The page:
The Joint Ownership Exemption to the Transfer of Owenership

When a family buys a cottage or other vacation home it is often with their intention of passing the home to their children.  As the original owners prepare to transfer ownership of the property to their children or other loved ones, there is an option which will help ensure that that the property can be passed in an affordable way which minimizes the tax burden on your family.

At a certain point during ownership the property taxes for this home will become “capped” for the original owners, meaning that even as the taxable value of their home rises, their property taxes will not exceed a fixed amount.   This cap provides an affordable way for the owners to maintain their property ownership while sharing it with their family.  However, when the owners wish to transfer their ownership of the property to their loved ones, this is considered an “uncapping event.”  What this means is that that when the owners give or pass their ownership to their children or other loved ones, the cap or limit on the property’s value is lifted leaving the new owners having to pay the taxes on the current fair market value of the property.  This property tax bill is usually significantly higher than the ones the parents paid, and in many cases, it may be an expense family members cannot afford.

Fortunately, families in this situation have an option which can prevent their loved ones from being burdened with this substantial increase in property taxes. The option allows the owners to add the new owners to their property deed as “joint tenants with rights of survivorship.”  The effect of adding someone to a deed in this manner is to create a co-ownership where the co-owner will maintain their ownership when the other owner or owners die.  This type of ownership will keep the property taxes from being uncapped when the original owner dies.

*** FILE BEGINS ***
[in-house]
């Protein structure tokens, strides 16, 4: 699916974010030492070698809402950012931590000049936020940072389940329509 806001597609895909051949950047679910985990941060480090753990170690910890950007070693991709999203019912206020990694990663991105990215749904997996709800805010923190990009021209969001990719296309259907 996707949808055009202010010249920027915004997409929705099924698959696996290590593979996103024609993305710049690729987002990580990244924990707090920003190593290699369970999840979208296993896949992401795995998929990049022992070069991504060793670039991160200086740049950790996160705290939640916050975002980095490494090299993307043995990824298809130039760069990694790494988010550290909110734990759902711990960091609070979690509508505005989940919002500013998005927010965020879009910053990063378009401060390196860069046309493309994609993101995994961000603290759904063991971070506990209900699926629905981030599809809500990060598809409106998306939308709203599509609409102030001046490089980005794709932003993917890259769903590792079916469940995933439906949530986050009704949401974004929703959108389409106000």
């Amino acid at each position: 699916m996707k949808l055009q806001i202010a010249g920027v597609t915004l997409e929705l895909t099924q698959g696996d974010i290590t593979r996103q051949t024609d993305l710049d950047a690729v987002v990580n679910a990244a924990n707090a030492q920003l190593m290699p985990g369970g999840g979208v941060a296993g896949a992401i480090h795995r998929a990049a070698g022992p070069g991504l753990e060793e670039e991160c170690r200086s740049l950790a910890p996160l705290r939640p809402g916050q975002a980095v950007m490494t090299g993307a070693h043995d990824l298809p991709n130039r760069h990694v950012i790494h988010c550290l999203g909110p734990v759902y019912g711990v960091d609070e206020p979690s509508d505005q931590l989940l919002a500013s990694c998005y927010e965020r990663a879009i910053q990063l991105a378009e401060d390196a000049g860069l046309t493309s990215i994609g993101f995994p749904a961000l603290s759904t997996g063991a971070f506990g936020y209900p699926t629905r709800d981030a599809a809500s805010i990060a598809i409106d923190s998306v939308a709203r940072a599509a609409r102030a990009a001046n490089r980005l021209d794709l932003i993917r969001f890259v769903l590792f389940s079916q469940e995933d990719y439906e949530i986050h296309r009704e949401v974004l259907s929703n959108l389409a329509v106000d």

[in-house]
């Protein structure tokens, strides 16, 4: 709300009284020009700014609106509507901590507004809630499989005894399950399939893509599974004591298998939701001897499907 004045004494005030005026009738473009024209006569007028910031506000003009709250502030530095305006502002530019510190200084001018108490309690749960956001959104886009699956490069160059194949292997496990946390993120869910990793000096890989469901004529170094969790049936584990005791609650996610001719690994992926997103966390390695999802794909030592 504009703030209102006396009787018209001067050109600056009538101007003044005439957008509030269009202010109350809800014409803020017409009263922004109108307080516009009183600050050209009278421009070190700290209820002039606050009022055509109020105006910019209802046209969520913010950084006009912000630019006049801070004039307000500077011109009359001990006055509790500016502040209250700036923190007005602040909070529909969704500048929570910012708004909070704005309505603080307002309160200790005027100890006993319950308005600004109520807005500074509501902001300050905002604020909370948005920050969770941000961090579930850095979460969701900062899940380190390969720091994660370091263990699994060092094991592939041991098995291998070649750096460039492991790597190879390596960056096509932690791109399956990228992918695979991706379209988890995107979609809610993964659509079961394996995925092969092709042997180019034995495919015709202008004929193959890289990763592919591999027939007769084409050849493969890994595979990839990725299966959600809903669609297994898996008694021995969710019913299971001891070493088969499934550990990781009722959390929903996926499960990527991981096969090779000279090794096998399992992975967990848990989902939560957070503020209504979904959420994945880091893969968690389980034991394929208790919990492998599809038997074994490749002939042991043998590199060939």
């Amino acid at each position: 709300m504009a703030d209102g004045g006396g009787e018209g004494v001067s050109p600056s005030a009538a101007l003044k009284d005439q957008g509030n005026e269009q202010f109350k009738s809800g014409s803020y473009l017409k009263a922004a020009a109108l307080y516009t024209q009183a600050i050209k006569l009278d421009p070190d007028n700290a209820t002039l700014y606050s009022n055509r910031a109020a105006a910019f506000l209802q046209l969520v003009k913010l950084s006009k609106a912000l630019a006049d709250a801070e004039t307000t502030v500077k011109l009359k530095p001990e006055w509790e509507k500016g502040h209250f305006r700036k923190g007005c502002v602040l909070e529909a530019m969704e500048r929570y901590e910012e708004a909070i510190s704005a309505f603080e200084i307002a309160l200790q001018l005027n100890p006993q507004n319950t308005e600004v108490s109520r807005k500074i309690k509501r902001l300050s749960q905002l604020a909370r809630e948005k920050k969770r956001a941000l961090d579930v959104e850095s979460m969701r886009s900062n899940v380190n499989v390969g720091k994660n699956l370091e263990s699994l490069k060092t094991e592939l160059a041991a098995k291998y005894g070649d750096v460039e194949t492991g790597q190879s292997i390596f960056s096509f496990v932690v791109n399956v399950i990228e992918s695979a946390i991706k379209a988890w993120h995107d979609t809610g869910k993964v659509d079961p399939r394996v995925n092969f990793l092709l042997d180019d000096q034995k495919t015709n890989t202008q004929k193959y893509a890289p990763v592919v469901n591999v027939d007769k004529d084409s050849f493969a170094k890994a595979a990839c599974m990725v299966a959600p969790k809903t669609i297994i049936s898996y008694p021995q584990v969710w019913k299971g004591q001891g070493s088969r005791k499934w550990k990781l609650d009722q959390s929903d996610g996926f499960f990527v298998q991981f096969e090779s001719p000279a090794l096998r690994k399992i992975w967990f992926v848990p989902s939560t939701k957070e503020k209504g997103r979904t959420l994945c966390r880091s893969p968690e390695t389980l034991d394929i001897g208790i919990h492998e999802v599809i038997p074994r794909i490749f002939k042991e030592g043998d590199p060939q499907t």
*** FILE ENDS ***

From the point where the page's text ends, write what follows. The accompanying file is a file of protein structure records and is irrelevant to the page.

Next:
There are two requirements for the joint tenancy exemption:

  • One person must have been the original owner of the property. This ownership had to have been before they joint tenancy happened and at a time when the property taxes were not capped, or before the law which allows for this exemption was effective.
  • One of the joint tenants had to have been part of the joint tenancy since it began.

Depending on the circumstances, the joint tenancy exemption may be a good option for those seeking to transfer their ownership to the first generation of their loved ones.  However, this type of ownership will require agreement between the parties regarding the property use and potential sale. Additionally, co-ownership as a joint tenant means that the property will be subject to a joint tenant’s creditors. Another consideration however how long the family intends to keep the property.  If the intent is to keep this property for successive generations, this exemption will not spare the next generation from this tax burden.

The joint tenancy exemption provides one option for transfer of a family cottage with reduced tax liability. However, there are other options which may be better suited to your circumstances. Our office has experience helping families plan for their future and can help. Contact us today.

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